A common challenge for recovery-based services in all settings across the continuum of care is the many different understandings of recovery,26 and this lack of shared meaning and clarity can result in uncertainty for people accessing services. The primary ongoing tension in definition was well-articulated by Slade, Amering and Oades who argued that 'clinical recovery' is a perspective that comes from the medical model, which focuses on symptom reduction, functioning, and sustained remission, and is ascertained in a way that is invariant across individuals;10 whereas 'personal recovery' describes the perspective from consumer narratives, emphasizing living a satisfying, hopeful, and contributing life even with limitations caused by the illness, and in a way that varies across individuals. Many argue that the medical model approach still dominates in terms of what is evidence of recovery, particularly of effective service delivery;27 and multiple interpretations of personal recovery and how to implement such an approach abound. For example, some mental health workers interpret recovery as adopting a 'hands off' approach, rather than forging a collaborative relationship with their clients.28

 

A critical current issue is, therefore, how to measure recovery, including both outcome measures of personal recovery and how to determine whether services are implementing a recovery-oriented approach. Outcome measures of service users' recovery is a complex and much debated field. Australia's National Mental Health Strategy has promoted the collection of both outcomes and casemix data as a means of monitoring the quality, effectiveness, and efficiency of services. Since 2003, the Australian Mental Health Outcomes and Classification Network (AMHOCN) has reviewed, collated, and reported on outcome data at a national level and undertaken a training and service development role.29 All public sector mental health services across Australia now routinely report outcomes and casemix data, and this is being expanded to the community and non-government sectors.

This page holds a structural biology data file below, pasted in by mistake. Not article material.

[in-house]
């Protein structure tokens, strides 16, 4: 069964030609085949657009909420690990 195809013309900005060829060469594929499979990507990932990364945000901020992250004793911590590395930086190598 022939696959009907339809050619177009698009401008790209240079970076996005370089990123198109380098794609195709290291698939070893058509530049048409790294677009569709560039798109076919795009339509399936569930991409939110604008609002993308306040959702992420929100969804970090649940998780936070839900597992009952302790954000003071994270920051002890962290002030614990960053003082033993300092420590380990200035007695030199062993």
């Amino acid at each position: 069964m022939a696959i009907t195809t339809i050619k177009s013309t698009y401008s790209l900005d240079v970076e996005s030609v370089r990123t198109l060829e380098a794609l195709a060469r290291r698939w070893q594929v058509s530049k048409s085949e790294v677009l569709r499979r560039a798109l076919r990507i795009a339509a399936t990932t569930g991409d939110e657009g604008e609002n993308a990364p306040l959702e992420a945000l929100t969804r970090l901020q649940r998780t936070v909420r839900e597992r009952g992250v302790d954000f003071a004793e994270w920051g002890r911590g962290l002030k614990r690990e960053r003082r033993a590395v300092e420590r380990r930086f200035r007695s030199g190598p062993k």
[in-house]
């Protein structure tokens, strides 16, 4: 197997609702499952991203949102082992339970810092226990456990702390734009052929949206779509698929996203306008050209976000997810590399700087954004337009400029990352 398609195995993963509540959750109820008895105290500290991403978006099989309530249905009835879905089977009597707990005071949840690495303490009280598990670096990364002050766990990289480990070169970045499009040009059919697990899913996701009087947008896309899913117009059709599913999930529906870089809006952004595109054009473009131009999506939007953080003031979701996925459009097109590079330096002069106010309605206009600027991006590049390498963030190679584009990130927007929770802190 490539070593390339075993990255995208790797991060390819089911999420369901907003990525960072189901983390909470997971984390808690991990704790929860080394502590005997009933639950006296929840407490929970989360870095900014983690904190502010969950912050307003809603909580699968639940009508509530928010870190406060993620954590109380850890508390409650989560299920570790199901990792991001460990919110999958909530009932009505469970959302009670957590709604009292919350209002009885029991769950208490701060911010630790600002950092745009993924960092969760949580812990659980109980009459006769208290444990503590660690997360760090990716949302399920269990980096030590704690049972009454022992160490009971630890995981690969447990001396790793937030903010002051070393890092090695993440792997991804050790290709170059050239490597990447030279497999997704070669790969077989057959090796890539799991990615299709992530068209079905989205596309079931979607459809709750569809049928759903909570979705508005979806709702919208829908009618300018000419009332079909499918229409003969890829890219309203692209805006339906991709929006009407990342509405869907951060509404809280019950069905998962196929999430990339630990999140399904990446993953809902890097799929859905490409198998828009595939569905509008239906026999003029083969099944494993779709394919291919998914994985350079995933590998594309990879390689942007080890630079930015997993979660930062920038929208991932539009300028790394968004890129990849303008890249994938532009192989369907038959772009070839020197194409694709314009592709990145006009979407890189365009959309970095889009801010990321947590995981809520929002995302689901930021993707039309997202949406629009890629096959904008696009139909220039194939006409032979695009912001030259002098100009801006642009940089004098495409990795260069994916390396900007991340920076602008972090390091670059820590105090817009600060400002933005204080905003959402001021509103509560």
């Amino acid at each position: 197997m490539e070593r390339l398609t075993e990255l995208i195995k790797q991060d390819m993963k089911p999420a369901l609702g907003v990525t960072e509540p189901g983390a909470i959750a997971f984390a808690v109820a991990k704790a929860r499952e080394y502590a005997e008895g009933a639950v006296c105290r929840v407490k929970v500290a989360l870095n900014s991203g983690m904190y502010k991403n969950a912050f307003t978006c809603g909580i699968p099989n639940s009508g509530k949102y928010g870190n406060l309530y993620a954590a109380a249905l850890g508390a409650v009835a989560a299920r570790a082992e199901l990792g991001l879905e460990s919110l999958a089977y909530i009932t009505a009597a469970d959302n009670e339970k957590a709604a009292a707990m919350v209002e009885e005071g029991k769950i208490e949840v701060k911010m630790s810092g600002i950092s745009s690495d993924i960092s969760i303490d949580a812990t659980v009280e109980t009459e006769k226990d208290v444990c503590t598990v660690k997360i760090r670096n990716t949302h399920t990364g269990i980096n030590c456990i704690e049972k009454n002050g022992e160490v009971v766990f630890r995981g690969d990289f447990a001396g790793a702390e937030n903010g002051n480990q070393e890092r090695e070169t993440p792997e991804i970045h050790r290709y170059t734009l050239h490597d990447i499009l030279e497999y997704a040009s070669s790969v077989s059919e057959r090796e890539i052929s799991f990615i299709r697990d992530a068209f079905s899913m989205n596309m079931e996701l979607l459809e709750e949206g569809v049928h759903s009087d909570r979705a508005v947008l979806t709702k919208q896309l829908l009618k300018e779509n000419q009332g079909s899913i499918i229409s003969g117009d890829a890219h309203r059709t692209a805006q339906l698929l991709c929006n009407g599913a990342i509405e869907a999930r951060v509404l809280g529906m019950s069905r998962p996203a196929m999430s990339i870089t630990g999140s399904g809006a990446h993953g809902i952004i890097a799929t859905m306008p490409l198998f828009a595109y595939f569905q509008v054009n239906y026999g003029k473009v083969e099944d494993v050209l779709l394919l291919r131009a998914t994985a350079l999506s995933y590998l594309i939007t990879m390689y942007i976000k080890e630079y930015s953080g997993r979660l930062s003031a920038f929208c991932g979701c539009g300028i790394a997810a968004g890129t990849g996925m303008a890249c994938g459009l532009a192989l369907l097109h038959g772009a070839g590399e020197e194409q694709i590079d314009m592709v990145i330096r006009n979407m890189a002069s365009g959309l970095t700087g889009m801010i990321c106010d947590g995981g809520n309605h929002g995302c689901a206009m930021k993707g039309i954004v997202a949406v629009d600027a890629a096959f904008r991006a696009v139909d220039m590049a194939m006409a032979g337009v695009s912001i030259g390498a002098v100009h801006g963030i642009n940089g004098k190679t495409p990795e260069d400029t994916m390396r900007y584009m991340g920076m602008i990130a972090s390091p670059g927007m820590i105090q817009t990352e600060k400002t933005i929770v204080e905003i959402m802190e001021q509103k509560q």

A review of outcome measures in Australian community mental health organizations, completed in 2013, revealed at least 136 different measures in use.30 These were across seven domains, categorized as: recovery, cognition and emotion, functioning (activities of daily living and interpersonal relationships), social inclusion, quality of life, experience of service provision, and multidimensional measures.

 

Measures in the domain of cognition and emotion, where 40 measures were listed, and the functioning domain, where there were 18 measures, constitute those typically used as clinical outcome measures, many of which are relevant to clinical recovery. Of interest, the AMHOCN has recently undertaken a further review of functioning measures alone, identifiying 20 measures for use with adults in specialized mental health services. Investment in this review may reflect a growing focus on functioning as an outcome of particular interest to those evaluating and funding services.31